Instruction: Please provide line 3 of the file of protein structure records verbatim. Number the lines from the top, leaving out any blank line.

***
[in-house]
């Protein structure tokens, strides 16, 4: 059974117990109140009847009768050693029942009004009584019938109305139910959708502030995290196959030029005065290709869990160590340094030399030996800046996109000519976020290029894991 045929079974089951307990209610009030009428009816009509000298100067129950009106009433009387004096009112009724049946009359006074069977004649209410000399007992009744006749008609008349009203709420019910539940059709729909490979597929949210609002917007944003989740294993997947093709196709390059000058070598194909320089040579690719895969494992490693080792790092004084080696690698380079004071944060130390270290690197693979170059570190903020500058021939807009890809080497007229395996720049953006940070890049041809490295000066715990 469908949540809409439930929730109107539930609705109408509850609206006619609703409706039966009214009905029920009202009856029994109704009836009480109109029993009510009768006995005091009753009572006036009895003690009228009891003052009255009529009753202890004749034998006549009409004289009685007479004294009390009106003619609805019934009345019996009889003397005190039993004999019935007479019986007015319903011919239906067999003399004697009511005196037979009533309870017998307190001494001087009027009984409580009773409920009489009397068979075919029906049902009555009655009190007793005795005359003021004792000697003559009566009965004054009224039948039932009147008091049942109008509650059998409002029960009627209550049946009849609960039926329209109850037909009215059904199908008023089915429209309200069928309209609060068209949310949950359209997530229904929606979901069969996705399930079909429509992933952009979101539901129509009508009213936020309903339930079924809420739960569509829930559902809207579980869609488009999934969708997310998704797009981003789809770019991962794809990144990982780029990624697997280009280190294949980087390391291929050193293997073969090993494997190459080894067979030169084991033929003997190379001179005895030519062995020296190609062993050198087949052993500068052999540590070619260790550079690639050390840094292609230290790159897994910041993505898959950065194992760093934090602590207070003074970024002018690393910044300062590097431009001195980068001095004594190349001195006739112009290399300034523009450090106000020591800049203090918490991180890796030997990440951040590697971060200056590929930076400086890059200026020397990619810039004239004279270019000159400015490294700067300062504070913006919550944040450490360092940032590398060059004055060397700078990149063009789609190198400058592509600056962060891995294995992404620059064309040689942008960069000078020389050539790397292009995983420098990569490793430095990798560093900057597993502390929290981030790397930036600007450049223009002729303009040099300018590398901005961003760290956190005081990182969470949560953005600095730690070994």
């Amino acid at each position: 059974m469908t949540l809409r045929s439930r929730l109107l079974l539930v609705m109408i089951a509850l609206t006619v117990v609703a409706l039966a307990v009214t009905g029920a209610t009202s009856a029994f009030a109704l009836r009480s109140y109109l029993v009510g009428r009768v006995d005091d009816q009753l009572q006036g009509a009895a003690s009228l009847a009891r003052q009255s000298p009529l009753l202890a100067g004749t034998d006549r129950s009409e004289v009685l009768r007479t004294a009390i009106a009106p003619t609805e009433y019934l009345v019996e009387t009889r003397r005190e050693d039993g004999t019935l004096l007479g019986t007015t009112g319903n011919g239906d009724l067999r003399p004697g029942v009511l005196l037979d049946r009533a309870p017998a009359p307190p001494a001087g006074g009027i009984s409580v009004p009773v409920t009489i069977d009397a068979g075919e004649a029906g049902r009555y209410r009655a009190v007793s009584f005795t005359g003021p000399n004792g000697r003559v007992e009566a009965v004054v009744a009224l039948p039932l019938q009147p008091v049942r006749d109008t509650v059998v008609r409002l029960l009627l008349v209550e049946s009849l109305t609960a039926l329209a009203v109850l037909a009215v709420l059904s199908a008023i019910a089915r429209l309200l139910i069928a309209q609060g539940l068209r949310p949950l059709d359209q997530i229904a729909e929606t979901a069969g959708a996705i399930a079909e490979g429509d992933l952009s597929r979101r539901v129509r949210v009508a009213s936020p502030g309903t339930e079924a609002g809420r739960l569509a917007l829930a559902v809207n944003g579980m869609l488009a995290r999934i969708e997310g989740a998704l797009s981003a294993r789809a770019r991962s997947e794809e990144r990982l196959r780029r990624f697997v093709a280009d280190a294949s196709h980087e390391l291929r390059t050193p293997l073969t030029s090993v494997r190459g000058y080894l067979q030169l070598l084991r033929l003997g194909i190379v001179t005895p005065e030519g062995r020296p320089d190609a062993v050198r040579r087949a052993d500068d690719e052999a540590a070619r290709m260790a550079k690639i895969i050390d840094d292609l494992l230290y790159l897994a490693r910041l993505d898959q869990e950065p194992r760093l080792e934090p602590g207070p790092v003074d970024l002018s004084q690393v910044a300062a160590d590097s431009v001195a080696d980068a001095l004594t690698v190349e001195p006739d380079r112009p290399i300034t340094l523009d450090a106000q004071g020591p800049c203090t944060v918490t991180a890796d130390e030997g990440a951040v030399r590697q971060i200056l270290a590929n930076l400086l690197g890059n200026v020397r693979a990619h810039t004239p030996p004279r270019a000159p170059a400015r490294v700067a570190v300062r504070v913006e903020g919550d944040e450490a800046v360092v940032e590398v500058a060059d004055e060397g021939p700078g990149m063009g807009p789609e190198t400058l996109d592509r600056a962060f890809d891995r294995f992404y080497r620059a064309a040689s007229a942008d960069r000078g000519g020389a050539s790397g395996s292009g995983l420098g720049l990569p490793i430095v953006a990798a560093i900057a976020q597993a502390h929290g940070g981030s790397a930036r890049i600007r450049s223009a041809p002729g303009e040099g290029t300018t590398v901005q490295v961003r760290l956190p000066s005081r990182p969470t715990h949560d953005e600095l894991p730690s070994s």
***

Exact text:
């Amino acid at each position: 059974m469908t949540l809409r045929s439930r929730l109107l079974l539930v609705m109408i089951a509850l609206t006619v117990v609703a409706l039966a307990v009214t009905g029920a209610t009202s009856a029994f009030a109704l009836r009480s109140y109109l029993v009510g009428r009768v006995d005091d009816q009753l009572q006036g009509a009895a003690s009228l009847a009891r003052q009255s000298p009529l009753l202890a100067g004749t034998d006549r129950s009409e004289v009685l009768r007479t004294a009390i009106a009106p003619t609805e009433y019934l009345v019996e009387t009889r003397r005190e050693d039993g004999t019935l004096l007479g019986t007015t009112g319903n011919g239906d009724l067999r003399p004697g029942v009511l005196l037979d049946r009533a309870p017998a009359p307190p001494a001087g006074g009027i009984s409580v009004p009773v409920t009489i069977d009397a068979g075919e004649a029906g049902r009555y209410r009655a009190v007793s009584f005795t005359g003021p000399n004792g000697r003559v007992e009566a009965v004054v009744a009224l039948p039932l019938q009147p008091v049942r006749d109008t509650v059998v008609r409002l029960l009627l008349v209550e049946s009849l109305t609960a039926l329209a009203v109850l037909a009215v709420l059904s199908a008023i019910a089915r429209l309200l139910i069928a309209q609060g539940l068209r949310p949950l059709d359209q997530i229904a729909e929606t979901a069969g959708a996705i399930a079909e490979g429509d992933l952009s597929r979101r539901v129509r949210v009508a009213s936020p502030g309903t339930e079924a609002g809420r739960l569509a917007l829930a559902v809207n944003g579980m869609l488009a995290r999934i969708e997310g989740a998704l797009s981003a294993r789809a770019r991962s997947e794809e990144r990982l196959r780029r990624f697997v093709a280009d280190a294949s196709h980087e390391l291929r390059t050193p293997l073969t030029s090993v494997r190459g000058y080894l067979q030169l070598l084991r033929l003997g194909i190379v001179t005895p005065e030519g062995r020296p320089d190609a062993v050198r040579r087949a052993d500068d690719e052999a540590a070619r290709m260790a550079k690639i895969i050390d840094d292609l494992l230290y790159l897994a490693r910041l993505d898959q869990e950065p194992r760093l080792e934090p602590g207070p790092v003074d970024l002018s004084q690393v910044a300062a160590d590097s431009v001195a080696d980068a001095l004594t690698v190349e001195p006739d380079r112009p290399i300034t340094l523009d450090a106000q004071g020591p800049c203090t944060v918490t991180a890796d130390e030997g990440a951040v030399r590697q971060i200056l270290a590929n930076l400086l690197g890059n200026v020397r693979a990619h810039t004239p030996p004279r270019a000159p170059a400015r490294v700067a570190v300062r504070v913006e903020g919550d944040e450490a800046v360092v940032e590398v500058a060059d004055e060397g021939p700078g990149m063009g807009p789609e190198t400058l996109d592509r600056a962060f890809d891995r294995f992404y080497r620059a064309a040689s007229a942008d960069r000078g000519g020389a050539s790397g395996s292009g995983l420098g720049l990569p490793i430095v953006a990798a560093i900057a976020q597993a502390h929290g940070g981030s790397a930036r890049i600007r450049s223009a041809p002729g303009e040099g290029t300018t590398v901005q490295v961003r760290l956190p000066s005081r990182p969470t715990h949560d953005e600095l894991p730690s070994s």